(493a) Helicity and Dissipation Along the Trajectories of Passive Particles in Anisotropic Turbulent Fields | AIChE

(493a) Helicity and Dissipation Along the Trajectories of Passive Particles in Anisotropic Turbulent Fields


Papavassiliou, D., University of Oklahoma
Understanding the physical mechanisms of how the flow field and its structure affect the transport of mass or heat in turbulent flow is important for controlling turbulent transport. A possible approach is to relate helicity density and normalized helicity to transport, since helicity has been shown to identify and differentiate primary and secondary vortices [1]. Defined as the dot product of the velocity, u, and vorticity, ω [2], high values of helicity indicate high speed and high vorticity and a small angle between the two vectors. There have been several studies focusing on the effect of helicity on the energy cascade and the relation between helicity and dissipation or intermittency and coherent flow structures [3,4]. Some studies argued that when helicity increases, the dissipation decreases, or the regions which are helical have low dissipation. However, other reports applied on different flow configurations demonstrated that relative helicity was not associated with low dissipation or coherent structures [5]. Speziale proved the theorical suggestion that there was no relation between helicity and dissipation when the Lamb vector was decomposed into irrotational and solenoidal parts [6]. Therefore, the role of helicity in turbulence has been debated [7]. In this study, we employed Direct Numerical Simulation in combination with Lagrangian Scalar Tracking method for particles in Couette and channel flow with viscous Reynolds number Reτ=300. The trajectories of particles at different Schmidt numbers, Sc, were calculated in these flow fields with the goal of elucidating the correlation between helicity and helicity density to dissipation for transport in anisotropic turbulence. The Couette flow was applied to show the interaction between helicity and large- scale flow structures. The correlation between helicity and dissipation has been characterized through calculations of the Joint Probability Density Function, auto-correlations and Pearson cross-correlations between helicity density and dissipation along the trajectories of particles released in the flow field at various distances form the wall of the channel. Particles that exhibited the highest helicity and particles that were transported the farthest in the direction normal to the channel walls were isolated to determine the flow conditions that they experienced during their dispersion in the flow field. In general, this presentation will be focused on the relation between helicity and dissipation at different types of flow and different Sc numbers. While helicity and dissipation do not appear to be correlated, the normalized helicity appears to be related to effective turbulent transport.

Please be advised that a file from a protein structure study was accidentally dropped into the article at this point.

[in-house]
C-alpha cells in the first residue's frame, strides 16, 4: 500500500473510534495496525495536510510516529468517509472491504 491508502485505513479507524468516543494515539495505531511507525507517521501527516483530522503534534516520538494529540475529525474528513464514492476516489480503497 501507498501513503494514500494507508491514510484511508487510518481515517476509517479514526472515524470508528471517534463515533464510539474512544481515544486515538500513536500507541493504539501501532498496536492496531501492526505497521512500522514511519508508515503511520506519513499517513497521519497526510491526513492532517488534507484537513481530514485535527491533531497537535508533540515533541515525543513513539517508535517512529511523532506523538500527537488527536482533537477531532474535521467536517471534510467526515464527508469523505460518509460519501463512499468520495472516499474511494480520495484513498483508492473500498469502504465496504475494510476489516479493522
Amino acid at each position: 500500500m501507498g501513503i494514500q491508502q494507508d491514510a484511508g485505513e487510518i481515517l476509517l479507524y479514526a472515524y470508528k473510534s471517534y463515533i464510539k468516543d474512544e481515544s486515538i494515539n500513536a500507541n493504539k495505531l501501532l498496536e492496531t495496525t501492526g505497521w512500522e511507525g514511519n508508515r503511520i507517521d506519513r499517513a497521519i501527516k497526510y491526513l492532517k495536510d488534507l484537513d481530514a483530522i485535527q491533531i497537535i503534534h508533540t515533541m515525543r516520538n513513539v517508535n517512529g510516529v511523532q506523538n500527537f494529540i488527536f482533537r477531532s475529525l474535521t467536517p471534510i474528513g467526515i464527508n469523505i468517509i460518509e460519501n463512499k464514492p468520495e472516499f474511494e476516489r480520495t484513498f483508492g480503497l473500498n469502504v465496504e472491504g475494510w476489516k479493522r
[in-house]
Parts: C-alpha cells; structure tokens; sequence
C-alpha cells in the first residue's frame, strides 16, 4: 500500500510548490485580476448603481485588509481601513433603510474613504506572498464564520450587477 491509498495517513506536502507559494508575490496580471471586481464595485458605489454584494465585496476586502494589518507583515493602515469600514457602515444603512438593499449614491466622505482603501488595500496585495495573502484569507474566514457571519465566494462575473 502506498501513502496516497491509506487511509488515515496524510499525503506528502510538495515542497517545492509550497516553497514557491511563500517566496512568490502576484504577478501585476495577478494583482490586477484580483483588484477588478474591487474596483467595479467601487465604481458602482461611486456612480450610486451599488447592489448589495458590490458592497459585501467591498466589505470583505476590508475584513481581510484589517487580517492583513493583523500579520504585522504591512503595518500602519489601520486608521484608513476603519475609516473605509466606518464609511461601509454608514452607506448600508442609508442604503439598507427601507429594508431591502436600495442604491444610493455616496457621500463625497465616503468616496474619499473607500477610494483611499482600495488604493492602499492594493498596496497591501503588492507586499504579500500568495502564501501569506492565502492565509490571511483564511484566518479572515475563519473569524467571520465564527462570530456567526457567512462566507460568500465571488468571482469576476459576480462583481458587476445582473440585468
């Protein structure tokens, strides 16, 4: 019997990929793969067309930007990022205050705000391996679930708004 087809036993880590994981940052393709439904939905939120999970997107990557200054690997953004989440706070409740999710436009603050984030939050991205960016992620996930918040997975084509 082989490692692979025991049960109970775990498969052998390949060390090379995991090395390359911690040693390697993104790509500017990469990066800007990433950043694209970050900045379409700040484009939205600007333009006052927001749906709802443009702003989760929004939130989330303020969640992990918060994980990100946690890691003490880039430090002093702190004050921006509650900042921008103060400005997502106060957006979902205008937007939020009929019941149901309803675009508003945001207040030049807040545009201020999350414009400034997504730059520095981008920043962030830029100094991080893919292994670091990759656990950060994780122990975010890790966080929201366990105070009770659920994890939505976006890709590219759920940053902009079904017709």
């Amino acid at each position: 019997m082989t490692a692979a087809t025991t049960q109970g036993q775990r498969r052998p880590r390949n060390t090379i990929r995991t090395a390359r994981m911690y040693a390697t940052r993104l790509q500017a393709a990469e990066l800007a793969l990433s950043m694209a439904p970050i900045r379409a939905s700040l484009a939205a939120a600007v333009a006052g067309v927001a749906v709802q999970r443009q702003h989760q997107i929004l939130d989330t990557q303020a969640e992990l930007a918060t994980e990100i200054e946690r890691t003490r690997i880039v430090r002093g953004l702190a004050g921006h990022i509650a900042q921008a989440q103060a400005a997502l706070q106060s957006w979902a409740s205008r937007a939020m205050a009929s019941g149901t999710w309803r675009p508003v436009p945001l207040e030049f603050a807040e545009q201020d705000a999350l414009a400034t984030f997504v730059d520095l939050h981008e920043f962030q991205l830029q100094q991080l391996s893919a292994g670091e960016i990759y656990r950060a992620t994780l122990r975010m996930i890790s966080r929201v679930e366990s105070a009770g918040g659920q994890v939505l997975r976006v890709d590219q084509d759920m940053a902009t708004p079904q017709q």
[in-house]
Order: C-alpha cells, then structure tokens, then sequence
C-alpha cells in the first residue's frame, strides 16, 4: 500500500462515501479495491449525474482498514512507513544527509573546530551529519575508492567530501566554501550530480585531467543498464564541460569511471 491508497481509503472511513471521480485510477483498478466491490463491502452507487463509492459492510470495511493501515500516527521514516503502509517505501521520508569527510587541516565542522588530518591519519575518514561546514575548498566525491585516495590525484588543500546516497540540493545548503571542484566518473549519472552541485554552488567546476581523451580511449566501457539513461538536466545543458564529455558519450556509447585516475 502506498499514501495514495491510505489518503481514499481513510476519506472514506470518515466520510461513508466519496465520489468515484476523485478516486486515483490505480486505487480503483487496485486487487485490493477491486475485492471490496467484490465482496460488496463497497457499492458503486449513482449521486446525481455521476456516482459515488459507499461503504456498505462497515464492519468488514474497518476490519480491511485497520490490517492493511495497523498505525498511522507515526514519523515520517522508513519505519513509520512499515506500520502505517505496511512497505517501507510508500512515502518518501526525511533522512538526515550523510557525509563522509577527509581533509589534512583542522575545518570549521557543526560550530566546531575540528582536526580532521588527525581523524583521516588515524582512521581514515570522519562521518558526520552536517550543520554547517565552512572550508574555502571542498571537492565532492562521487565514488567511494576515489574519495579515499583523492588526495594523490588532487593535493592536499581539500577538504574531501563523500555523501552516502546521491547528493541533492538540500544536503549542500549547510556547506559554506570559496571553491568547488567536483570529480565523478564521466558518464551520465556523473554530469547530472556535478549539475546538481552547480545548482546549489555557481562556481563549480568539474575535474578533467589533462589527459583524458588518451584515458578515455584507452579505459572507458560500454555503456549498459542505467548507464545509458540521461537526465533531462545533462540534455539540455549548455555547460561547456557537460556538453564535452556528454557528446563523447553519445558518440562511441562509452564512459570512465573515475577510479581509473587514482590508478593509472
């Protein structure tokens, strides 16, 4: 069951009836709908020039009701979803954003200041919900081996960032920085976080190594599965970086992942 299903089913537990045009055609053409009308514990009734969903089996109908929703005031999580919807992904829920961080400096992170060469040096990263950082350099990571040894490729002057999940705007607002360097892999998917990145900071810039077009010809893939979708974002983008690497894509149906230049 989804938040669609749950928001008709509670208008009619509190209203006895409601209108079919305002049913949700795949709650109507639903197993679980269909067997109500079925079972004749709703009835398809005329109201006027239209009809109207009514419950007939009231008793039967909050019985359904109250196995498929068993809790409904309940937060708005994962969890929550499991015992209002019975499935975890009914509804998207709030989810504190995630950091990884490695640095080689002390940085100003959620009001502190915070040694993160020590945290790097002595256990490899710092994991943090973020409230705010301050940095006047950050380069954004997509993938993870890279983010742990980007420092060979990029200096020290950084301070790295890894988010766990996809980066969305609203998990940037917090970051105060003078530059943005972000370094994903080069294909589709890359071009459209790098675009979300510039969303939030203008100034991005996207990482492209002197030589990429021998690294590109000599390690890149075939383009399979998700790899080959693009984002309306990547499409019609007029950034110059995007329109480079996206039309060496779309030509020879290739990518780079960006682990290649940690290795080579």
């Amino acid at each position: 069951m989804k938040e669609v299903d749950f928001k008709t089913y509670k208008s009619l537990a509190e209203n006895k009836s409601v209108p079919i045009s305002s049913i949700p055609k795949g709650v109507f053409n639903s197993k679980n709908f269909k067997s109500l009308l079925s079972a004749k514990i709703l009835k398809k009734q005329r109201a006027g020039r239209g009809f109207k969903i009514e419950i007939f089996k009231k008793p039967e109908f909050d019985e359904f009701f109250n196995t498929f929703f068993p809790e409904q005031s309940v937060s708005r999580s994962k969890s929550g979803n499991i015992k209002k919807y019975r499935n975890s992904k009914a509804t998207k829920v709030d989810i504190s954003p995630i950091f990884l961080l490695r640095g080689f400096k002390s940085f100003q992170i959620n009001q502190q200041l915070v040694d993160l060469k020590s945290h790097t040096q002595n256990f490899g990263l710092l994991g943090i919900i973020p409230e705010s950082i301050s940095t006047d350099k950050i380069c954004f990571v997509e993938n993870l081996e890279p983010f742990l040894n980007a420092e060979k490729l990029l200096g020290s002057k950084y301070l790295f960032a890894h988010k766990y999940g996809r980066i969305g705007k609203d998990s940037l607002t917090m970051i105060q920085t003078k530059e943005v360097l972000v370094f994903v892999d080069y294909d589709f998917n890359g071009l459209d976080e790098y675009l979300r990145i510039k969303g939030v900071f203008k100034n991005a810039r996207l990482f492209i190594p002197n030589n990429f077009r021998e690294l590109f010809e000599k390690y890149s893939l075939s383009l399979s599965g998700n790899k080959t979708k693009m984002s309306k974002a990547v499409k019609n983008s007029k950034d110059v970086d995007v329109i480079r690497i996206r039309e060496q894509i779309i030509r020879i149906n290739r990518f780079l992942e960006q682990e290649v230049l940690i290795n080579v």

The support of NSF under grant 1803014 is gratefully acknowledged as the use of computing facilities at the University of Oklahoma Supercomputing Center for Education and Research (OSCER) and at XSEDE (under allocation CTS-090025).


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